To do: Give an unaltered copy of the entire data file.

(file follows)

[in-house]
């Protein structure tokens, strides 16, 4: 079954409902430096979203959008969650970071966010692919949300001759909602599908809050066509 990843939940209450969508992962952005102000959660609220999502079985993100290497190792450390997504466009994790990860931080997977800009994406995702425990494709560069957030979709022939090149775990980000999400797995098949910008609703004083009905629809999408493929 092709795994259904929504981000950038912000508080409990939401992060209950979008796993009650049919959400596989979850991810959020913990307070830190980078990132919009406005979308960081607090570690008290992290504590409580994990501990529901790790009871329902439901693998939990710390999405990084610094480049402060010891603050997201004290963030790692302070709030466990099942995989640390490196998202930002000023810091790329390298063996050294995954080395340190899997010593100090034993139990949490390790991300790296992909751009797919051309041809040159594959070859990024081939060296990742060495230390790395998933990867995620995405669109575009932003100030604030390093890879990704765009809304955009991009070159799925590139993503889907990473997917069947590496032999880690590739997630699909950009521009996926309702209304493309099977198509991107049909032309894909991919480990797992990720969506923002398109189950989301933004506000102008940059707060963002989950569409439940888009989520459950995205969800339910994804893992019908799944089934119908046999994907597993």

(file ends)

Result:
[in-house]
């Protein structure tokens, strides 16, 4: 079954409902430096979203959008969650970071966010692919949300001759909602599908809050066509 990843939940209450969508992962952005102000959660609220999502079985993100290497190792450390997504466009994790990860931080997977800009994406995702425990494709560069957030979709022939090149775990980000999400797995098949910008609703004083009905629809999408493929 092709795994259904929504981000950038912000508080409990939401992060209950979008796993009650049919959400596989979850991810959020913990307070830190980078990132919009406005979308960081607090570690008290992290504590409580994990501990529901790790009871329902439901693998939990710390999405990084610094480049402060010891603050997201004290963030790692302070709030466990099942995989640390490196998202930002000023810091790329390298063996050294995954080395340190899997010593100090034993139990949490390790991300790296992909751009797919051309041809040159594959070859990024081939060296990742060495230390790395998933990867995620995405669109575009932003100030604030390093890879990704765009809304955009991009070159799925590139993503889907990473997917069947590496032999880690590739997630699909950009521009996926309702209304493309099977198509991107049909032309894909991919480990797992990720969506923002398109189950989301933004506000102008940059707060963002989950569409439940888009989520459950995205969800339910994804893992019908799944089934119908046999994907597993």